So glad you found ways to make this taste like you want it! I also prefer cooking the white sauce before going into the pan: I like to “cook” out the flour taste a bit and also smooth things out! Happy Baking, Kim@KAF

    1. Gene

      My mother mastered the flour-sprinkling method. Her scalloped potatoes were delicious. When I try it, no such luck. As far as I know she did not parboil the slices, but evidently that is what I need to do and also make the white sauce.

    2. The Baker's Hotline

      It could have been the thinness of the slices or the type of potato she used, Gene. Enjoy this recipe! Elisabeth@KAF

  8. Cindy Leigh

    My mom always added a very thin sliced large onion, and ham if we had leftovers. She would make a humongous sized bowl and it was the main dish, usually with broccoli on the side.
    I prefer the cheesy, with an au gratin topping.

  9. auntfoosue

    This recipe was really yummy. I added aoubt a teaspoon or so of fresh thyme and it was heavenly. Thanks for the recipe.

    Oooh that does sound delicious! I would try some rosemary next time as well.-Jon

  10. "Cookie Munster"

    Tried many scalloped recipes (incl B.C) without success until Julia Child’s Gratin Dauphinois. Adding 1-2 tsp of Vermont White Cheddar elevates the cheese flavor without masking the shredded Emmental cheese in J.Child’s version. Look forward to giving this recipe a go as well.

  11. LisaM

    They sound great for Easter! I must admit I’m confused by the summary. It says that total baking time is at least an hour 45 minutes, but time in the oven is an hour. Does the total time include the time on the burner? I guess the main thing I’m trying to figure out is on average how long do they generally need to bake in the oven? Trying to plan out my schedule for the morning.

    The dish should take about 1 hour in the oven!-Jon

  12. annajvos

    Do you think this would work in a crockpot? I’d love to be able to set this up before church and come back to a cooked dish. I saw one other recipe in which they set the dish up and cook it on low for 5 hours. Do you think that might work with this one?

    Yes, I think this will work just fine in the crock pot and for that amount of time. If you wanted to speed it up, high for 3-4 hours should work also. What a nice idea! Elisabeth

  13. jynx51

    This is pretty much the recipe that I have used for years …. the only change would be …. when making the white sauce, I saute chopped onion and sometimes celery in the butter before adding the flour and milk. (omitting the onion powder)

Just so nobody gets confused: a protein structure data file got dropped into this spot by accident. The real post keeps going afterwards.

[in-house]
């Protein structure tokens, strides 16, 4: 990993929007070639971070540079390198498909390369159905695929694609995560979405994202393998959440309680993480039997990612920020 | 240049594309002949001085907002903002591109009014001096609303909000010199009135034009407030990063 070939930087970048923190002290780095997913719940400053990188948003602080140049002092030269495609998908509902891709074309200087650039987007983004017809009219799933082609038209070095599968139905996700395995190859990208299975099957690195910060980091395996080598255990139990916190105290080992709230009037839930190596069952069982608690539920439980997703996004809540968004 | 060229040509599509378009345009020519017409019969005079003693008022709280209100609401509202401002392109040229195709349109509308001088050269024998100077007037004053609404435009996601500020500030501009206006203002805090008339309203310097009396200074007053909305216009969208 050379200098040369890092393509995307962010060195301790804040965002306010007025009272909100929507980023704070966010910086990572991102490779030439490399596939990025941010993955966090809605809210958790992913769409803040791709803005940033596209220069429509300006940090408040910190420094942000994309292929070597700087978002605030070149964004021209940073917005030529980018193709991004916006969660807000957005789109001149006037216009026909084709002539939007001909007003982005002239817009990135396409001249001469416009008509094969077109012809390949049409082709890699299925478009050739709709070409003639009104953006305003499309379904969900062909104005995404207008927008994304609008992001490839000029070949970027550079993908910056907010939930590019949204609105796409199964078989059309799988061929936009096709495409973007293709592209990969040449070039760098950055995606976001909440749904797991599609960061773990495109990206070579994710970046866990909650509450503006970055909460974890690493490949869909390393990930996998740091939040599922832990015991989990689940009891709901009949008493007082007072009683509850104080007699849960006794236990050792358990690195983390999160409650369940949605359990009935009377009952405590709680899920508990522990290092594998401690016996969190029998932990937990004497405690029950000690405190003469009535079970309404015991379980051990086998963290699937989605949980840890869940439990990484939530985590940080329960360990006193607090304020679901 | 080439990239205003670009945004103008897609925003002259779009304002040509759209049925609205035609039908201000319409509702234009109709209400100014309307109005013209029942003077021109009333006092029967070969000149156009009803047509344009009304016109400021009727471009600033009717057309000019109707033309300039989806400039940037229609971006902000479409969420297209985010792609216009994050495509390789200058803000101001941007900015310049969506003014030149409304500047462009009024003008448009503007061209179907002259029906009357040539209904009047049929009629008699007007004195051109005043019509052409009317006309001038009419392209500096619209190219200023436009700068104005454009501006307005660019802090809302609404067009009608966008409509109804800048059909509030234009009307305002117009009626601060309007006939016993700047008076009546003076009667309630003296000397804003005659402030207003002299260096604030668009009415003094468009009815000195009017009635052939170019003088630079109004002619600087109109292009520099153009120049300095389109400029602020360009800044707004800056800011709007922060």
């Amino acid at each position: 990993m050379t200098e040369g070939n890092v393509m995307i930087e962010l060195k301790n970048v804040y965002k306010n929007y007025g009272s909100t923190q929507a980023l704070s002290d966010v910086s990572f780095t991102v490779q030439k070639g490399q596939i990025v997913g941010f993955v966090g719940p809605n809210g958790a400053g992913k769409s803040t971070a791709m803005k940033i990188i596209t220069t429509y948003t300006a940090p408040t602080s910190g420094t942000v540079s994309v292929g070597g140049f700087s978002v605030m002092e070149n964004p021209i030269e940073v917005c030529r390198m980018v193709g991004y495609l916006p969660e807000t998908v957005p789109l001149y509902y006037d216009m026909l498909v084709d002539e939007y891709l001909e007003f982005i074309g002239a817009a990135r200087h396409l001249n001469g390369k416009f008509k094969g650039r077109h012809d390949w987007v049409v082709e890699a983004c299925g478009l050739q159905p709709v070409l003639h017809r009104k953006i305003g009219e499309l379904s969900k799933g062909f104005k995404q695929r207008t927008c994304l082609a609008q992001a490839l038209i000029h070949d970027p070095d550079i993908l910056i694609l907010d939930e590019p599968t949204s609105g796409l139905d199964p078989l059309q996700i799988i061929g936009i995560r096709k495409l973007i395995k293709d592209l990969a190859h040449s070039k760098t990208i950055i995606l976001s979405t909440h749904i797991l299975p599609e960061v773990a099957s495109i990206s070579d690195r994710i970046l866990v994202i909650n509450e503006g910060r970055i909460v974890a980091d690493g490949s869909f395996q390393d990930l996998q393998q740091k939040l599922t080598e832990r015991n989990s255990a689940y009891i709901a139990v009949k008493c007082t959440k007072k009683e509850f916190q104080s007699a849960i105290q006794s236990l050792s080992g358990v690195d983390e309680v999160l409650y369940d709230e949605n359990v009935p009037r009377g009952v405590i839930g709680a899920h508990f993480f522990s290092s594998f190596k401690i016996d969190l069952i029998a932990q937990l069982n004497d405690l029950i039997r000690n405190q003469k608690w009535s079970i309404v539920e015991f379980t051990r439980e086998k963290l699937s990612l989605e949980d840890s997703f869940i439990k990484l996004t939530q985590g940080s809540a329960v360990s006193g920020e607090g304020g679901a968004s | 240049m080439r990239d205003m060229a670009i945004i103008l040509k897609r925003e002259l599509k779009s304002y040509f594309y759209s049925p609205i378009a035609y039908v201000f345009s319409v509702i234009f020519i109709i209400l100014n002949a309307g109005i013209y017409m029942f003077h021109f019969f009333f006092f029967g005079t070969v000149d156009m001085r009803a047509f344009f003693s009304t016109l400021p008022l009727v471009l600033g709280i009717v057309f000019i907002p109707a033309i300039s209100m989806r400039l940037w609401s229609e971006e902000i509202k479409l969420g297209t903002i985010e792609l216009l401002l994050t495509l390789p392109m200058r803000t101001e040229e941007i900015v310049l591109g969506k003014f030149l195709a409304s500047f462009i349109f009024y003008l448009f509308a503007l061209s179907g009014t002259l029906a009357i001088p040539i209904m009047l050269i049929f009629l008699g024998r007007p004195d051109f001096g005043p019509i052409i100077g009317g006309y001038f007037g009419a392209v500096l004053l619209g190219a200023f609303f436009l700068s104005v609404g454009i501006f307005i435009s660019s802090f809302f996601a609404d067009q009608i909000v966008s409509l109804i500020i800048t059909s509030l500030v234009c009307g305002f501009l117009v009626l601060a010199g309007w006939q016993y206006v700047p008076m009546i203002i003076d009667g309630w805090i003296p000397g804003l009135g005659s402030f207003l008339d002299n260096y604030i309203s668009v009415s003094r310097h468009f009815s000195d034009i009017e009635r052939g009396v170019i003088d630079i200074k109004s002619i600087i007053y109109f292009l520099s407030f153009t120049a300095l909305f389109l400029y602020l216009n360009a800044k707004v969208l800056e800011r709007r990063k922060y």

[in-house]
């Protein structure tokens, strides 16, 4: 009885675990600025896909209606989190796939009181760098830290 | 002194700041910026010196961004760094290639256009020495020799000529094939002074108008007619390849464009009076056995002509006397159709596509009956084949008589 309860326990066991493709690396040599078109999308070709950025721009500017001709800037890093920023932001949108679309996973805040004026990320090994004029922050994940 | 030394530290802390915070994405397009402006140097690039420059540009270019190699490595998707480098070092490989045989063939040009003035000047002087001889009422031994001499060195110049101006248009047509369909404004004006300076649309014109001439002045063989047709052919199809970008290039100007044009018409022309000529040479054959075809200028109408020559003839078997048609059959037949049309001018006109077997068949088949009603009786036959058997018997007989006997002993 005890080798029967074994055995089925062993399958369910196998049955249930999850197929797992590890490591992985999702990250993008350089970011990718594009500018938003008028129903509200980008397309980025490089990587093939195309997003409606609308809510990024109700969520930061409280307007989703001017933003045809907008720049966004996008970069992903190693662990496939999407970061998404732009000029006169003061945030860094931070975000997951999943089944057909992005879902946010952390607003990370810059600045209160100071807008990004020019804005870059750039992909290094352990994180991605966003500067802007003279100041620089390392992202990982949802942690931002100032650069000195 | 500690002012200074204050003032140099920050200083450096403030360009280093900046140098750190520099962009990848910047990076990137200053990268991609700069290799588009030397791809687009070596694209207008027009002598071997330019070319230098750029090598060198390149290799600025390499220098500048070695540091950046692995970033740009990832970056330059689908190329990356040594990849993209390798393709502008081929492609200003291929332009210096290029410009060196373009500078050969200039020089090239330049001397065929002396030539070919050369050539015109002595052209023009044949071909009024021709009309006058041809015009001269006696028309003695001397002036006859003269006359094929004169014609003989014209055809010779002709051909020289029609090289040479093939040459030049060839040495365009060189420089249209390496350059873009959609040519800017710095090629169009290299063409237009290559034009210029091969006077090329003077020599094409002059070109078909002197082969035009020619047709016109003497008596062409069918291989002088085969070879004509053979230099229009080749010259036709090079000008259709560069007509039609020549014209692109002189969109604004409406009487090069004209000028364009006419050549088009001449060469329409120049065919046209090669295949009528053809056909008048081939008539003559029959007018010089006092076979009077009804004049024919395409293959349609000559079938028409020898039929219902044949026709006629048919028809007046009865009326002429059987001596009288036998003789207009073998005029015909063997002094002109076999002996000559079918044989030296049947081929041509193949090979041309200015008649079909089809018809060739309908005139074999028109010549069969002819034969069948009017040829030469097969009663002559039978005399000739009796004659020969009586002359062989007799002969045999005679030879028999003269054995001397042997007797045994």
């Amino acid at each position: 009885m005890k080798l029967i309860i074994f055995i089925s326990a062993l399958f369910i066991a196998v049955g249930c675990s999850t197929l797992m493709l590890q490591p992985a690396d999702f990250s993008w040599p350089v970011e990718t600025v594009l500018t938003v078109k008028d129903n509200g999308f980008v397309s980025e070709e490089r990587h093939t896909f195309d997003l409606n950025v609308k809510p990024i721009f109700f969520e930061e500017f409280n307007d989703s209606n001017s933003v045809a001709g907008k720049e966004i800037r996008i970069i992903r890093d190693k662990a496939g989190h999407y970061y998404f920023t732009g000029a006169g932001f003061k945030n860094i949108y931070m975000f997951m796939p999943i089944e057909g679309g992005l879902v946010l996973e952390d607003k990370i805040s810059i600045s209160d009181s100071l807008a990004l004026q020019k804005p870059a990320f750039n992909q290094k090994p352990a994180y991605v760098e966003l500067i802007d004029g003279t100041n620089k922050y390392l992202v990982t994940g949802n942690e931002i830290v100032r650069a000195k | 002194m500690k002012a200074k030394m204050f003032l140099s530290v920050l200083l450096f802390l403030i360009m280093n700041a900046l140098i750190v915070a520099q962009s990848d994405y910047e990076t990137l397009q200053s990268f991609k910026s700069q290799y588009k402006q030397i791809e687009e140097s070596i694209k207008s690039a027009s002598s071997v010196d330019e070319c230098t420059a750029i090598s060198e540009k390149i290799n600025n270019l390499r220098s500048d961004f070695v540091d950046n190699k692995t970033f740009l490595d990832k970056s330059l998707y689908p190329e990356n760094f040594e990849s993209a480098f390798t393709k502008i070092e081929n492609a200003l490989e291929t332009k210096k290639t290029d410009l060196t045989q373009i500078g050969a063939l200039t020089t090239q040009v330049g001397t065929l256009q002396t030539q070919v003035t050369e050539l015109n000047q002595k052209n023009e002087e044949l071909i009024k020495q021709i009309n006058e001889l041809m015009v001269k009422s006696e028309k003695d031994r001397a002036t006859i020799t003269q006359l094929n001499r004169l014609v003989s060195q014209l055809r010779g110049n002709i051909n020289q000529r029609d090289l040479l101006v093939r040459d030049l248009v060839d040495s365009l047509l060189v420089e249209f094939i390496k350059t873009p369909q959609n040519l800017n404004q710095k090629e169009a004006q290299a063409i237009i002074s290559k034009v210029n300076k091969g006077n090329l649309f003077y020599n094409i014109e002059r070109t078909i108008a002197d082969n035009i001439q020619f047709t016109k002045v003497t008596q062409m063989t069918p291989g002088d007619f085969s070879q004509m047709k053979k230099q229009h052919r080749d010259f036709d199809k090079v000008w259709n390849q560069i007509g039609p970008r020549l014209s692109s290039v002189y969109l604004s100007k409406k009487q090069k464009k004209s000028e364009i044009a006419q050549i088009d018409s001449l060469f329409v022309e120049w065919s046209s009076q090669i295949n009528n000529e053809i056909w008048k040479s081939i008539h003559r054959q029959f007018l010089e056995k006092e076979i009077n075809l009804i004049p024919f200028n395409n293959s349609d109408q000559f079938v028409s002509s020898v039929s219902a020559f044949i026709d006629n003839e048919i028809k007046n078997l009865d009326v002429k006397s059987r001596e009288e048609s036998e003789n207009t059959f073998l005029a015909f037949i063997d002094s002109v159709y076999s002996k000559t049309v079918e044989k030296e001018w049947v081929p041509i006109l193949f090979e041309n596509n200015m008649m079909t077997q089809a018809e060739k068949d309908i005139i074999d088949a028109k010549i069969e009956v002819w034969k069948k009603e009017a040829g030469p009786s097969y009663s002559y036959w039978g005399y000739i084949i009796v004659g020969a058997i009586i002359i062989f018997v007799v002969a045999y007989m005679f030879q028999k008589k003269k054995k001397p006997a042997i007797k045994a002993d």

14. cmwilson

    Has anyone tried this with the skins on? I really hate peeling potatoes. 🙂

    The addition of cheese sounds incredibly yummy as well!

    You can certainly keep the peel on, just make sure to wash your potatoes quite well!-Jon

  15. bfischer315

    Do you have any gluten free suggestions?

    You should be able to use a starch (potato, tapioca, arrowroot, corn) instead of flour to thicken the bechamel portion of this recipe. There were quite a few gluten free bechamel recipes when I did a quick search on Google so it may be a good starting place as well.-Jon

  16. Amy

    Scalloped potatoes are a family favorite, but occasionally, they turn a greyish color…not very appealing. What causes this?

    That depends on when the potatoes are turning grey. If your potatoes are turning grey before cooking then they are oxidizing or they were stored in improper conditions. If they are turning grey after boiling then it could have been your pot. Aluminum pots will sometimes turn potatoes grey or black when boiling in them so it is best to use a stainless steel pot.-Jon

    1. Gene

      I have found that sometimes the potatoes I buy are a little green under the skin. If I don’t get all that green off when peeling, they will turn grey when steamed or boiled. They seem to taste ok, just don’t look ok.

  17. Mistyblue1959

    I like the crockpot idea for these! Can you suggest how much of your Vermont cheddar to add to this dish?

    Start with 1/4 cup cheddar cheese and see if it meets your flavor and texture preferences – happy baking! Irene@KAF

  18. mstebby